Few things are certain about college recruiting, but we do know this: It's an incredibly complicated process, it's easy to make costly mistakes, and it requires hundreds of hours of work.
The process involves extensive planning, organizing, securing and managing resources to achieve specific goals. Attacking it without a well-conceived plan dramatically lowers your chances for success. Highlight films, showcases and camps are all ingredients in the recruiting recipe, but they can't be solely relied upon to produce more than what we call "mailing list interest."
Instead, you need to approach the college recruiting process like you're building your own business. If you want to generate authentic, scholarship-level interest, you have to start developing your audience and building relationships. So how do you get beyond the mailing list, build your audience, and genuinely command the attention of coaches?
Here are three things you can start doing today.
1. Make it easy for coaches to evaluate you
It's probably the simplest and most logical of the three, and yet it's the one thing college-bound athletes often fail to understand. If it's difficult for a coaching staff to evaluate you, they won't recruit you.
Remember, the recruiting process is about evaluations and relationships. Coaches don't have time to search for information and scour the web for their next superstar. You need to initiate the conversation and bring yourself to them. Coaches want your information virtually hand-delivered in a complete, concise, user-friendly format. Don't make them jump from one site to another trying to watch you play, read your scouting reports, view your transcripts and locate your game schedules.
Coaches will be impressed with your organization (and very relieved!) when you make it easy for them to get to know you and evaluate your skills.
2. Interact on a regular basis
Interacting is about sharing, which is the foundation of the digital life we all live.
One mistake many athletes make is, they send an email to a coach and then sit back and do nothing. If the coach doesn't respond, the athlete assumes the coach is not interested.
Remember (in case you forgot), recruiting is about evaluations and building relationships. Just because a coach fails to respond doesn't mean you should stop trying to interact. Stick with it. Show your persistence and your genuine interest in that coach's program.
When the coach responds, do everything in your power to continue the dialogue. Set up a follow-up schedule. After introducing yourself, circle back with another email a few weeks later and again a month or so later.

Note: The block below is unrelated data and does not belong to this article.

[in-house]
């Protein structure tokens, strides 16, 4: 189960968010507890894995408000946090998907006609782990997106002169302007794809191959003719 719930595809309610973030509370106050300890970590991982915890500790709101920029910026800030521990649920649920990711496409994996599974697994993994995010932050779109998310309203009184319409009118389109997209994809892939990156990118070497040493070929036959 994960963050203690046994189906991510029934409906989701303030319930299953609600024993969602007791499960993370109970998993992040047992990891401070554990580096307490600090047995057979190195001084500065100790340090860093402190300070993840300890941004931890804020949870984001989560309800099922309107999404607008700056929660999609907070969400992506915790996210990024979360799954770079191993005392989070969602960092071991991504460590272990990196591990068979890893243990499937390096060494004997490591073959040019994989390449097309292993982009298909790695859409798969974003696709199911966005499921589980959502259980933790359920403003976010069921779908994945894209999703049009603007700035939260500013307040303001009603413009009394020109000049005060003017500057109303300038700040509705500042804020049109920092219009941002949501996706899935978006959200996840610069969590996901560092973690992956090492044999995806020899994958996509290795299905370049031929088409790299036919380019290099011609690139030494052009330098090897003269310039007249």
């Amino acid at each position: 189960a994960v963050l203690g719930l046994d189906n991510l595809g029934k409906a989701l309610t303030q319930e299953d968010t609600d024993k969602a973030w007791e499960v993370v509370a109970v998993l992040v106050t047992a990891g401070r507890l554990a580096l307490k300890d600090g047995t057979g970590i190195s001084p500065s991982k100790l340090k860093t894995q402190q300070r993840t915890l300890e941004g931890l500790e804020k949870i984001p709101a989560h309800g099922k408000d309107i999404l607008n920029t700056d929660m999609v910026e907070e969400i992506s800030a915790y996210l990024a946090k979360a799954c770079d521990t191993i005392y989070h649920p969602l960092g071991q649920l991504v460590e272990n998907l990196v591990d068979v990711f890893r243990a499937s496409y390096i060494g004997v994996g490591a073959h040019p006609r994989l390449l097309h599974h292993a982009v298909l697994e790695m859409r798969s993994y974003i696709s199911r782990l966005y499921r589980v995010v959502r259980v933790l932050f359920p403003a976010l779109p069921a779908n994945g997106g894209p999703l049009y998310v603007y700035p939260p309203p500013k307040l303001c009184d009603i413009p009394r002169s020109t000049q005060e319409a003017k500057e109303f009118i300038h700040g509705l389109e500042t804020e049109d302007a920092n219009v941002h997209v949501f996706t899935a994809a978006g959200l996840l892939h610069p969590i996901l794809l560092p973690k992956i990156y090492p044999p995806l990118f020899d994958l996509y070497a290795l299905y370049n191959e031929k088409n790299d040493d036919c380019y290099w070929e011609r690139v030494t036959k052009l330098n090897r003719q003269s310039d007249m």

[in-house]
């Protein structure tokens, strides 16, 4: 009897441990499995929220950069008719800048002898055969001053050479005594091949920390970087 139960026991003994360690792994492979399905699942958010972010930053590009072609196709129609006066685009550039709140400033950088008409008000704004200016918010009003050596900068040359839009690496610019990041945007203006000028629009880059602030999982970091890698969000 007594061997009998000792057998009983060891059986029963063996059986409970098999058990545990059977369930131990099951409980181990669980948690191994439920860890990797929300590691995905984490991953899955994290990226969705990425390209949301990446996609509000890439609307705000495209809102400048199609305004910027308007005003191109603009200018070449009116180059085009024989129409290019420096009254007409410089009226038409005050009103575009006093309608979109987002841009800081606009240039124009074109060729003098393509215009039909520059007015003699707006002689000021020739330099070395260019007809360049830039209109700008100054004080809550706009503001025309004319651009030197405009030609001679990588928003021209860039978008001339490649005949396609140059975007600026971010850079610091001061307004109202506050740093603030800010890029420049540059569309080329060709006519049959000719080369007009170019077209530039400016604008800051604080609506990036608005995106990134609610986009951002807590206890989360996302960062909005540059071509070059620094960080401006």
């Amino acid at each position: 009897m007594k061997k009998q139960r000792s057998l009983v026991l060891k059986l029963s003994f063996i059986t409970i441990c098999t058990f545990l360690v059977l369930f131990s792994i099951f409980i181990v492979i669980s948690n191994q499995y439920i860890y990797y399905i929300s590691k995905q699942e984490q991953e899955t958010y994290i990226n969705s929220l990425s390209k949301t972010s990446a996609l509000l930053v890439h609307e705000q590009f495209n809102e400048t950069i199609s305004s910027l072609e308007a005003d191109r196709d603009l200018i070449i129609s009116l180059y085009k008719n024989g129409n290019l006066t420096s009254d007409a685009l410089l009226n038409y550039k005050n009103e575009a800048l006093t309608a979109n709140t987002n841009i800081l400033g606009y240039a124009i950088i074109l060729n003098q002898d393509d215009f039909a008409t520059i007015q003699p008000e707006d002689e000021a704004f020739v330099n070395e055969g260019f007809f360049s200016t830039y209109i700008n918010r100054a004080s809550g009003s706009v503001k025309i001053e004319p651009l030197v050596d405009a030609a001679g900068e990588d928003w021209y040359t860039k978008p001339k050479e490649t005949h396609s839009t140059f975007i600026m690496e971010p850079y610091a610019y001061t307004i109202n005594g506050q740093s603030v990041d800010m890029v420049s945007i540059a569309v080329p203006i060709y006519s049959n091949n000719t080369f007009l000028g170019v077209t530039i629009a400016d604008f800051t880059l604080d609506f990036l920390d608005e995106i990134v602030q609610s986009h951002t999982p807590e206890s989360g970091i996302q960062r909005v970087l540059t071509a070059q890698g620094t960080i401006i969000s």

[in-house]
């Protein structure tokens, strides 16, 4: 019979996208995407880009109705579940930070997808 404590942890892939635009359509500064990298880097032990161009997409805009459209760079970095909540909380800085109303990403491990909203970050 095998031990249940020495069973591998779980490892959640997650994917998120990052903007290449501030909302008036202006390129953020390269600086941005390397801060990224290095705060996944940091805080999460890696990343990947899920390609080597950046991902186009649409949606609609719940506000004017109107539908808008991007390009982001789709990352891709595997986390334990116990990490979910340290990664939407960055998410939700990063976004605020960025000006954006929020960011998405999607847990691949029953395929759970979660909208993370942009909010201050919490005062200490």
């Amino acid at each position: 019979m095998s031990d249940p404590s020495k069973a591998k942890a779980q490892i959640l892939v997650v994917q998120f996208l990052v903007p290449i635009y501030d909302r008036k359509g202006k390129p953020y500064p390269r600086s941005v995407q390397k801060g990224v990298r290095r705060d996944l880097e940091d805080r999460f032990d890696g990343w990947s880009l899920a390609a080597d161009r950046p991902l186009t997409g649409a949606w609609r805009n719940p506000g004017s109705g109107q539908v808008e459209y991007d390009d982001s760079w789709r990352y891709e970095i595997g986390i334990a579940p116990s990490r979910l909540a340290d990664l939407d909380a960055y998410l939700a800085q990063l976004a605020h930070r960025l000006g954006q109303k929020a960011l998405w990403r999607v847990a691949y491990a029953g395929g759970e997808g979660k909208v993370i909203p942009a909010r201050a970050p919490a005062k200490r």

Sure, you need athletic and academic credentials to generate interest from a coach at first, but for the relationship to mature into an actual offer, the coach needs to like you. And one way to make that happen is to constantly share information.
3. Keep it personal
This goes hand-in-hand with the first two points.
As with many important decisions, people "buy" from individuals they like and trust. If you're in the market for a new car, it's easy to find the standard sticker price. Whom you buy from comes down to deciding which dealer you're most comfortable with and connected to.
The college recruiting process is no different. In fact, it works both ways. You will ultimately choose the coach and program you feel most comfortable with, so the coach needs to do a great job establishing a connection with you. On the flip side, coaches ultimately offer scholarships to the players they "like." So keep it personal from start to finish.
When you reach out to a coach, make sure to address your emails to the actual person. (Want to turn off a coach in a hurry? Send a mass "Dear Coach" letter.)
Another good idea is to send handwritten letters. It's becoming a lost art, but it still makes a powerful impression. Even if it's a one-sentence "thank you for your time on the phone the other day," coaches remember athletes who stand out from the pack.
When you speak to a coach, ask him or her if you can call again next month. Find out the coach's birthday and send him/her a short email on that day. Become friends on Facebook and follow the coach on Twitter.
It's not difficult to personalize the process. You just need to make the effort, be humble and don't be afraid to let your guard down a little once you get to know coaches. At the end of the day, the recruiting experience is more about people than about stats, awards and 40 times.
Author's note: Student-Athlete Showcase Co-founder Rex Grayner contributed to this article.
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